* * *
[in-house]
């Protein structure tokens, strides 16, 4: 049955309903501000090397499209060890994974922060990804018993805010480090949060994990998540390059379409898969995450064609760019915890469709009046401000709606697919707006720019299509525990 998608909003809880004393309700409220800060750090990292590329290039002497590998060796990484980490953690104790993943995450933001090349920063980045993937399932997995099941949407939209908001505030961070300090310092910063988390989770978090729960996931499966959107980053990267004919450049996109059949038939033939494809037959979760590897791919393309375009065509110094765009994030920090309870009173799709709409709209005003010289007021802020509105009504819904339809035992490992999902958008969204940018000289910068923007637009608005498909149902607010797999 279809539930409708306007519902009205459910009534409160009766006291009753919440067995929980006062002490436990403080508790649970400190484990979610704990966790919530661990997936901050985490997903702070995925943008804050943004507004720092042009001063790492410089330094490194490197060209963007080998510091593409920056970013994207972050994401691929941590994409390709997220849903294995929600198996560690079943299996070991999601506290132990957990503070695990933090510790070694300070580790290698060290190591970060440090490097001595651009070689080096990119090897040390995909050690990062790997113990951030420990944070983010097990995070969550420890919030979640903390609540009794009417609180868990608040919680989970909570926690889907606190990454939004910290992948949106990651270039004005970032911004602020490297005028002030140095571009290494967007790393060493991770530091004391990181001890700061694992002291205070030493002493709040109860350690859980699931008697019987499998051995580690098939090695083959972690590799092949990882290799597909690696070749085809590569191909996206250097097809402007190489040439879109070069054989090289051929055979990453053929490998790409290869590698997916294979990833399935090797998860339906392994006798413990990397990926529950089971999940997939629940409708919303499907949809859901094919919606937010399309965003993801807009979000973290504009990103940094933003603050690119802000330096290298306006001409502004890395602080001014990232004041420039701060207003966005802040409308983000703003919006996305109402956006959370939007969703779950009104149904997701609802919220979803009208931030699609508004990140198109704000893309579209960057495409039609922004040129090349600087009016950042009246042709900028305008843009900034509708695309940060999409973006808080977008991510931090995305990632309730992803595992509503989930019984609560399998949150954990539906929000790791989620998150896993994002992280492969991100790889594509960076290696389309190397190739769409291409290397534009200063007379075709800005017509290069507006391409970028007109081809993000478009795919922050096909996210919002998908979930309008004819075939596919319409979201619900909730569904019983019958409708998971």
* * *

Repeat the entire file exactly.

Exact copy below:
[in-house]
């Protein structure tokens, strides 16, 4: 049955309903501000090397499209060890994974922060990804018993805010480090949060994990998540390059379409898969995450064609760019915890469709009046401000709606697919707006720019299509525990 998608909003809880004393309700409220800060750090990292590329290039002497590998060796990484980490953690104790993943995450933001090349920063980045993937399932997995099941949407939209908001505030961070300090310092910063988390989770978090729960996931499966959107980053990267004919450049996109059949038939033939494809037959979760590897791919393309375009065509110094765009994030920090309870009173799709709409709209005003010289007021802020509105009504819904339809035992490992999902958008969204940018000289910068923007637009608005498909149902607010797999 279809539930409708306007519902009205459910009534409160009766006291009753919440067995929980006062002490436990403080508790649970400190484990979610704990966790919530661990997936901050985490997903702070995925943008804050943004507004720092042009001063790492410089330094490194490197060209963007080998510091593409920056970013994207972050994401691929941590994409390709997220849903294995929600198996560690079943299996070991999601506290132990957990503070695990933090510790070694300070580790290698060290190591970060440090490097001595651009070689080096990119090897040390995909050690990062790997113990951030420990944070983010097990995070969550420890919030979640903390609540009794009417609180868990608040919680989970909570926690889907606190990454939004910290992948949106990651270039004005970032911004602020490297005028002030140095571009290494967007790393060493991770530091004391990181001890700061694992002291205070030493002493709040109860350690859980699931008697019987499998051995580690098939090695083959972690590799092949990882290799597909690696070749085809590569191909996206250097097809402007190489040439879109070069054989090289051929055979990453053929490998790409290869590698997916294979990833399935090797998860339906392994006798413990990397990926529950089971999940997939629940409708919303499907949809859901094919919606937010399309965003993801807009979000973290504009990103940094933003603050690119802000330096290298306006001409502004890395602080001014990232004041420039701060207003966005802040409308983000703003919006996305109402956006959370939007969703779950009104149904997701609802919220979803009208931030699609508004990140198109704000893309579209960057495409039609922004040129090349600087009016950042009246042709900028305008843009900034509708695309940060999409973006808080977008991510931090995305990632309730992803595992509503989930019984609560399998949150954990539906929000790791989620998150896993994002992280492969991100790889594509960076290696389309190397190739769409291409290397534009200063007379075709800005017509290069507006391409970028007109081809993000478009795919922050096909996210919002998908979930309008004819075939596919319409979201619900909730569904019983019958409708998971």